1950s Inspiration - #vintagepledge


You guys! Thanks so much for all your comments and advice on rotary cutters...you've given me lots of food for thought! In return, here's the next instalment of pattern inspiration for the Vintage Sewing Pattern Pledge...the 1950s!

Following the end of World War II, the 1950s kicked off with a feeling of optimism and euphoria, which was also reflected in the fashion industry. After years of hardship, drudgery and utilitarian work garments, women were ready to dress up in luxurious and feminine clothes again. Since the launch of Dior’s New Look in 1947, his designs dominated the 50s, oozing confidence and prosperity. But times had changed and not everyone was thrilled. The war had also been a time of liberation and equality for many young women, who were freed from domesticity and worked as land girls, driving ambulances or in munitions factories. The idea of fashion reverting to a romantic and restrictive notion of femininity was something many were not prepared for.


The 1950s are marked by two contrasting silhouettes - despite a number of alternative shapes flourishing briefly before disappearing - the great full skirt and the slim pencil skirt. This is also evidenced in the sewing patterns of the time, which usually offered two skirt variations per design. The quintessential silhouette pioneered by Dior was all about the waspish waist and full skirts were worn with crinolines/petticoats for an exaggerated shape. 


Other iconic designs included oversized detailing, the full swing coat, twinsets, fitted jackets with peplums and slim pencil skirt suits.


Shirtdresses, or shirtwaist dresses, were also made fashionable by Dior's New Look couture designs in the 1950s. They often featured a notched collar, and elbow-length sleeves with cuffs. Less formal versions of the shirtdress, made of cotton, became a staple part of many women's wardrobes during the 1950s.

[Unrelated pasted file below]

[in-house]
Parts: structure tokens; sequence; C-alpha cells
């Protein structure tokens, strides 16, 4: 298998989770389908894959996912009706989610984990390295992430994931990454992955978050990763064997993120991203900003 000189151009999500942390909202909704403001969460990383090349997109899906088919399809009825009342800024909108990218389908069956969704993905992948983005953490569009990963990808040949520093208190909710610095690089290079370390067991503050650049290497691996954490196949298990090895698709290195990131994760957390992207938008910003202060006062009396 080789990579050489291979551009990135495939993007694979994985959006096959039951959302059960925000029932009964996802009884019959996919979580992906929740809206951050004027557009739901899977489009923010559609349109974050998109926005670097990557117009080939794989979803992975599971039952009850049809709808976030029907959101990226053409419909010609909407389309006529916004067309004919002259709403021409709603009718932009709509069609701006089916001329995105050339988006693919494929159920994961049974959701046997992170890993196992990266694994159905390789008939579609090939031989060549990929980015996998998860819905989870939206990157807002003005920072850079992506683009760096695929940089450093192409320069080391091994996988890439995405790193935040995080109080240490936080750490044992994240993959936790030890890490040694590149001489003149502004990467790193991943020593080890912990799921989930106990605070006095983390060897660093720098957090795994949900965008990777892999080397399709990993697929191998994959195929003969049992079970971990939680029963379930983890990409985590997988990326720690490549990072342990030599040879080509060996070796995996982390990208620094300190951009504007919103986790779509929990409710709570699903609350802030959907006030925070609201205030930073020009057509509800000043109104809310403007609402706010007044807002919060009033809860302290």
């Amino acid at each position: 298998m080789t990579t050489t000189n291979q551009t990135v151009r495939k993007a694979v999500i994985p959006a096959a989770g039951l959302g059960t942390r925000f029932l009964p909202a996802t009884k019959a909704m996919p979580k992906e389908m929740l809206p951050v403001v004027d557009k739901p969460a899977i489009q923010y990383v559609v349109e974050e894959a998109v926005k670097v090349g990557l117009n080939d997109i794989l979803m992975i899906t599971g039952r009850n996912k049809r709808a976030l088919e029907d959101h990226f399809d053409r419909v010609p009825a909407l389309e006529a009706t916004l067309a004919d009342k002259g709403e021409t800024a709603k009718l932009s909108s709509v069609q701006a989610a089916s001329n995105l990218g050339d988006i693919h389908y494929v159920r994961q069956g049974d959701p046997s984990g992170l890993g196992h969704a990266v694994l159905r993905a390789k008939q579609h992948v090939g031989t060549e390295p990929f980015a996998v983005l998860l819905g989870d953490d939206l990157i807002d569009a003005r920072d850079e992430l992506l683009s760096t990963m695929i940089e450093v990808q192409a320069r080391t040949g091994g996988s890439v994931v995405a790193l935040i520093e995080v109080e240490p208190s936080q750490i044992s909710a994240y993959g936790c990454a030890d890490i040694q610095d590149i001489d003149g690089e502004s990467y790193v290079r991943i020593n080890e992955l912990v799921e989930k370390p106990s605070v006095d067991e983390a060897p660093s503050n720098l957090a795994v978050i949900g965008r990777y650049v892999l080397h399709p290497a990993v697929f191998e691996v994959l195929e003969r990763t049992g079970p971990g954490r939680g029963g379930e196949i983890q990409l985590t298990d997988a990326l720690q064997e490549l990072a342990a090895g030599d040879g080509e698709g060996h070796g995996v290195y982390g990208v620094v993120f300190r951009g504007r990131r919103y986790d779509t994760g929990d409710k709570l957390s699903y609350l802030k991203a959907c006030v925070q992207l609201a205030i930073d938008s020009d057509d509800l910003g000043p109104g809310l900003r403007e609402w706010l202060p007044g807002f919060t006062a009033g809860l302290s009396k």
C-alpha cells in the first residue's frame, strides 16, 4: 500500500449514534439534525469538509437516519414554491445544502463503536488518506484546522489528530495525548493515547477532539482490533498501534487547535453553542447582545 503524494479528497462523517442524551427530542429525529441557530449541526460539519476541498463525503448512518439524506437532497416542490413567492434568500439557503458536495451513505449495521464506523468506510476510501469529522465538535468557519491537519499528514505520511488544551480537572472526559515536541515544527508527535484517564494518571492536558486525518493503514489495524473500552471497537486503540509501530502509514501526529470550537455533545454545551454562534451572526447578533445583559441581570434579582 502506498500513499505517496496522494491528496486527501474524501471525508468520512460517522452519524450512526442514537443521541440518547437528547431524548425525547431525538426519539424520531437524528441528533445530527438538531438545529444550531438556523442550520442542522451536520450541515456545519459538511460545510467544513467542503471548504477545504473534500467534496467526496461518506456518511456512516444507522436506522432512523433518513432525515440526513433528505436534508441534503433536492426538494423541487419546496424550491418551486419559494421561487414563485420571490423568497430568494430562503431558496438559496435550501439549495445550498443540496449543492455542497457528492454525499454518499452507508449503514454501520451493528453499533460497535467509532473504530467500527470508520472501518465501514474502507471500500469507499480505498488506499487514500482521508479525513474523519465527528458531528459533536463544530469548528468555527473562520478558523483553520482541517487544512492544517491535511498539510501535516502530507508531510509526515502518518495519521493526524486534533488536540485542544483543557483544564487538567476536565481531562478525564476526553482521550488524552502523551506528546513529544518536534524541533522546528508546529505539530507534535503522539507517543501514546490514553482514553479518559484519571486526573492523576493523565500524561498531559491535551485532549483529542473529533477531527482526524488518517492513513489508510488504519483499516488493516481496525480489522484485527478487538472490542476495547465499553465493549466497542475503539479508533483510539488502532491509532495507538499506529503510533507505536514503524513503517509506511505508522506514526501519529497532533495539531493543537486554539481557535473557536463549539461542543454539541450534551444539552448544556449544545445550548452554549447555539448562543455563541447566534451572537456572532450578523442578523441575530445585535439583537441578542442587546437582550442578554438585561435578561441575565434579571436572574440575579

In fact, other designers were embracing a more relaxed attitude to cater for emerging lifestyle changes requiring less formal clothing and freedom of movement.


Personally, I have a bit of a thing for 1950s blouse patterns! I find them so elegant and I adore the interesting details like pintucks, scalloped yokes, collars and the like. What's your favourite element of 1950s patterns?

Don't forget to check out the #vintagepledge Pinterest board to have your mind blown!

7 comments:

  1. I love the fitted skirt suits with a peplum jacket. A couple of years ago I found out about the American label Lilli Ann and have been completely smitten with the idea of recreating one of their iconic suits. I think that they are even better than Dior's "Bar" suit. The level of detail an the fit are exquisite. xx

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  2. You have an envy inducing collection of 50's patterns :)

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  3. Not sure where to post a comment but I love these patterns. I've only just read about the vintage pledge and as it's May already I'm going to pledge just 1 50's dress. How exciting. Wish me luck! It might take me some time but I'll send you the photo when I've finished. I've got a blog called frockfriday and I'll chart my progress on that as well. Great idea. I'll be needing a lot of fabric. My name is Isabella Morgan so excuse ANON reference but can't remember my wordpress address!

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  4. Mmm, lots of lovely 50s inspiration here. I love a short dress and although I've never thought much about 50s blouses, the ones you've featured here are lovely

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  5. Oh wow! That vintage Vogue blouse!!!!! So pretty!

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  6. I love 50s fashion. :-D Most of my favorite patterns come from this decade. My favorite blouse patterns are from the 20s and 30s. I love that we have the option to mix stylings of different eras in our contemporary clothing. It's fun to keep people guessing about the garments you've sewn.

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